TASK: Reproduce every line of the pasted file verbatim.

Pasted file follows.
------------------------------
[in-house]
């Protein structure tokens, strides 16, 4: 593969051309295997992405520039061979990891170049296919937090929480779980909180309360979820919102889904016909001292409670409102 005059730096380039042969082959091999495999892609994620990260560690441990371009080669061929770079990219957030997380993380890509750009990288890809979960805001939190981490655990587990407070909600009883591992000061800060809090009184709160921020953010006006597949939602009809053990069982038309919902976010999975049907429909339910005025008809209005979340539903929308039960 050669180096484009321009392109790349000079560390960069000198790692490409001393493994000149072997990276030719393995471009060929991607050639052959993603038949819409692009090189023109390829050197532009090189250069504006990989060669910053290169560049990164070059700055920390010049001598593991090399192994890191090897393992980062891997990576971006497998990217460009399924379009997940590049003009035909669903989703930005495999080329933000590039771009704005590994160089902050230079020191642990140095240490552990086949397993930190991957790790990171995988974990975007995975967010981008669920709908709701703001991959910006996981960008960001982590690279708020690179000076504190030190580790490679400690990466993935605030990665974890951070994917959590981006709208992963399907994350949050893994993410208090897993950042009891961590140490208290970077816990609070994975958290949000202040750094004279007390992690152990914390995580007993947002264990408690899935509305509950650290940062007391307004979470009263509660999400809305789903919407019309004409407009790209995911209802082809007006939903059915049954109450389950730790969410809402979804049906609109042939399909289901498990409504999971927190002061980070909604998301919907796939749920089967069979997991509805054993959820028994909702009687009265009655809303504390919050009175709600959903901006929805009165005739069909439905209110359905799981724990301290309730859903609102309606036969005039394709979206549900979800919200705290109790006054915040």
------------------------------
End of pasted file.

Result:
[in-house]
């Protein structure tokens, strides 16, 4: 593969051309295997992405520039061979990891170049296919937090929480779980909180309360979820919102889904016909001292409670409102 005059730096380039042969082959091999495999892609994620990260560690441990371009080669061929770079990219957030997380993380890509750009990288890809979960805001939190981490655990587990407070909600009883591992000061800060809090009184709160921020953010006006597949939602009809053990069982038309919902976010999975049907429909339910005025008809209005979340539903929308039960 050669180096484009321009392109790349000079560390960069000198790692490409001393493994000149072997990276030719393995471009060929991607050639052959993603038949819409692009090189023109390829050197532009090189250069504006990989060669910053290169560049990164070059700055920390010049001598593991090399192994890191090897393992980062891997990576971006497998990217460009399924379009997940590049003009035909669903989703930005495999080329933000590039771009704005590994160089902050230079020191642990140095240490552990086949397993930190991957790790990171995988974990975007995975967010981008669920709908709701703001991959910006996981960008960001982590690279708020690179000076504190030190580790490679400690990466993935605030990665974890951070994917959590981006709208992963399907994350949050893994993410208090897993950042009891961590140490208290970077816990609070994975958290949000202040750094004279007390992690152990914390995580007993947002264990408690899935509305509950650290940062007391307004979470009263509660999400809305789903919407019309004409407009790209995911209802082809007006939903059915049954109450389950730790969410809402979804049906609109042939399909289901498990409504999971927190002061980070909604998301919907796939749920089967069979997991509805054993959820028994909702009687009265009655809303504390919050009175709600959903901006929805009165005739069909439905209110359905799981724990301290309730859903609102309606036969005039394709979206549900979800919200705290109790006054915040």